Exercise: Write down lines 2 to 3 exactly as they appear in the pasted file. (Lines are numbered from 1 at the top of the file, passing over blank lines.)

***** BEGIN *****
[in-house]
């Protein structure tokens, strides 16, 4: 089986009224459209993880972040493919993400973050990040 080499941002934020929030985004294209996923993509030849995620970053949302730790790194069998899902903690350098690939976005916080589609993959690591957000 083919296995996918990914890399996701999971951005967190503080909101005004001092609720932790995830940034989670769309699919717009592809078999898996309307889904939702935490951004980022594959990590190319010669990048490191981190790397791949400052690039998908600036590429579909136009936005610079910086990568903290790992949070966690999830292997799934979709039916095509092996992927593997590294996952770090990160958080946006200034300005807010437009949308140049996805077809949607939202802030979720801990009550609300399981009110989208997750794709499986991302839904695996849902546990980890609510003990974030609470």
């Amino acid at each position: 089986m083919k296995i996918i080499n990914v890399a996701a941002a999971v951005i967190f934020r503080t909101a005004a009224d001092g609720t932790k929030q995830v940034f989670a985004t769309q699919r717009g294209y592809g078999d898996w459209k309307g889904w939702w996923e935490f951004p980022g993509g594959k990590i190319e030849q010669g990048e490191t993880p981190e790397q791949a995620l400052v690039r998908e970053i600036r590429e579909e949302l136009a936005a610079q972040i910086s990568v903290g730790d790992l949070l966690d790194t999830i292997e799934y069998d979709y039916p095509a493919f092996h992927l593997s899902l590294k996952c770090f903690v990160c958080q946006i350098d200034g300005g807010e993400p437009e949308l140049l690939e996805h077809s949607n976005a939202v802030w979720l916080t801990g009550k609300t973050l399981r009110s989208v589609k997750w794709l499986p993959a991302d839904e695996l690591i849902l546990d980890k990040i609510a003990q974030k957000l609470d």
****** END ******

């Protein structure tokens, strides 16, 4: 089986009224459209993880972040493919993400973050990040 080499941002934020929030985004294209996923993509030849995620970053949302730790790194069998899902903690350098690939976005916080589609993959690591957000 083919296995996918990914890399996701999971951005967190503080909101005004001092609720932790995830940034989670769309699919717009592809078999898996309307889904939702935490951004980022594959990590190319010669990048490191981190790397791949400052690039998908600036590429579909136009936005610079910086990568903290790992949070966690999830292997799934979709039916095509092996992927593997590294996952770090990160958080946006200034300005807010437009949308140049996805077809949607939202802030979720801990009550609300399981009110989208997750794709499986991302839904695996849902546990980890609510003990974030609470």
């Amino acid at each position: 089986m083919k296995i996918i080499n990914v890399a996701a941002a999971v951005i967190f934020r503080t909101a005004a009224d001092g609720t932790k929030q995830v940034f989670a985004t769309q699919r717009g294209y592809g078999d898996w459209k309307g889904w939702w996923e935490f951004p980022g993509g594959k990590i190319e030849q010669g990048e490191t993880p981190e790397q791949a995620l400052v690039r998908e970053i600036r590429e579909e949302l136009a936005a610079q972040i910086s990568v903290g730790d790992l949070l966690d790194t999830i292997e799934y069998d979709y039916p095509a493919f092996h992927l593997s899902l590294k996952c770090f903690v990160c958080q946006i350098d200034g300005g807010e993400p437009e949308l140049l690939e996805h077809s949607n976005a939202v802030w979720l916080t801990g009550k609300t973050l399981r009110s989208v589609k997750w794709l499986p993959a991302d839904e695996l690591i849902l546990d980890k990040i609510a003990q974030k957000l609470d």